Economy November 28, 2023 | 8:10 am

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Central Bank debt has grown 1,768.3% since 2000

Santo Domingo.- The debt of the Central Bank of the Dominican Republic (BCRD) has seen a significant expansion since the beginning of the century, reaching $20.442 billion USD by the end of the third quarter of this year. According to the General Directorate of Public Credit, this figure represents 17% of the gross domestic product (GDP). This is a dramatic increase from the year 2000, when the debt stood at $1.156 billion USD, marking a rise of 1,768.3% over the period.

From 2000 to 2019, the average annual debt of the BCRD was $6.622 billion USD, peaking at $11.488 billion in 2019 USD, which accounted for 12.9% of the GDP. However, by September of this year, the debt surged by an additional $8.955 billion USD, a 43.8% increase in just 45 months. Over these three years and nine months, the average annual debt was around $15.961 billion USD. The most notable increase was between 2021 and 2022, when the debt jumped by $3.371 billion USD, rising from $13.901 billion USD to $17.272 billion USD.

As of September this year, the total debt represents a 15.5% expansion compared to December 2022. In terms of composition, the Central Bank’s debt in 2000 comprised 77.1% external debt and 22.9% internal debt. This changed significantly after the 2003 financial crisis, with internal debt increasing from $393.2 million USD to $1.703 billion USD, a 76.9% rise within a year. Since then, the internal debt has been on an upward trend, averaging $5.792 billion USD annually between 2000 and 2019. As of September 2023, the internal debt stands at $19.362 billion USD, making up 94.7% of the total debt. The external debt, currently at $1.081 billion, accounts for 5.3% of the total, surpassing the peak of $1.016 billion USD in 2012 and greatly exceeding the 2020 figure of $305.3 million.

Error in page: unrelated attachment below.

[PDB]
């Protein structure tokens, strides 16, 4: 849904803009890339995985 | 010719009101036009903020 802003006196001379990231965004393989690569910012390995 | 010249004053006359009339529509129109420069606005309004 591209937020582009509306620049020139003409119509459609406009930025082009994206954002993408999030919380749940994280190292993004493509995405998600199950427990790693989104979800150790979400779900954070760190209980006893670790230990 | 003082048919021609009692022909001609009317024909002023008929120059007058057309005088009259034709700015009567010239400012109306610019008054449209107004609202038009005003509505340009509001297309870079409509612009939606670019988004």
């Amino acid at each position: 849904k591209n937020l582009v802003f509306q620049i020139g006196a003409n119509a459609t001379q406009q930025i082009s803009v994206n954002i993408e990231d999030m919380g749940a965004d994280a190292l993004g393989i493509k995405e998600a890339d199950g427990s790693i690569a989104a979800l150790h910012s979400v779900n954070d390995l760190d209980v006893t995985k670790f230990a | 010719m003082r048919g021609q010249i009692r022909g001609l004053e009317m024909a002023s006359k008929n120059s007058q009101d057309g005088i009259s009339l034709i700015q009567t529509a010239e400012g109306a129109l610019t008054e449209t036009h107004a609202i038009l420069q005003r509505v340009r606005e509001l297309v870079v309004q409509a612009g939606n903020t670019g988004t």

The recent surge in the Central Bank’s debt is attributed to the issuance of more financial certificates to cover the debt. Antonio Ciriaco Cruz, an economist and dean of the Faculty of Economic and Social Sciences at the Autonomous University of Santo Domingo (UASD), noted that the issuance of certificates to cover the quasi-fiscal deficit reached 870.299 billion pesos in December 2022 and has since increased to 1.049 trillion pesos. This trend results from the government’s difficulty in fulfilling its financial obligations under Law 167-07 for the Recapitalization of the Central Bank. The law’s reformulation, extending the compliance period and increasing contributions to the debt, is suggested. Additionally, Cruz recommends transferring the Central Bank’s debt to the Ministry of Finance, followed by issuing long-term bonds to resolve it.

The International Monetary Fund (IMF) also advises recapitalizing the Central Bank as a key economic policy for the medium term. This step, according to the IMF, will boost the bank’s autonomy and support the inflation targeting framework by deepening the exchange market and increasing the use of hedging mechanisms.

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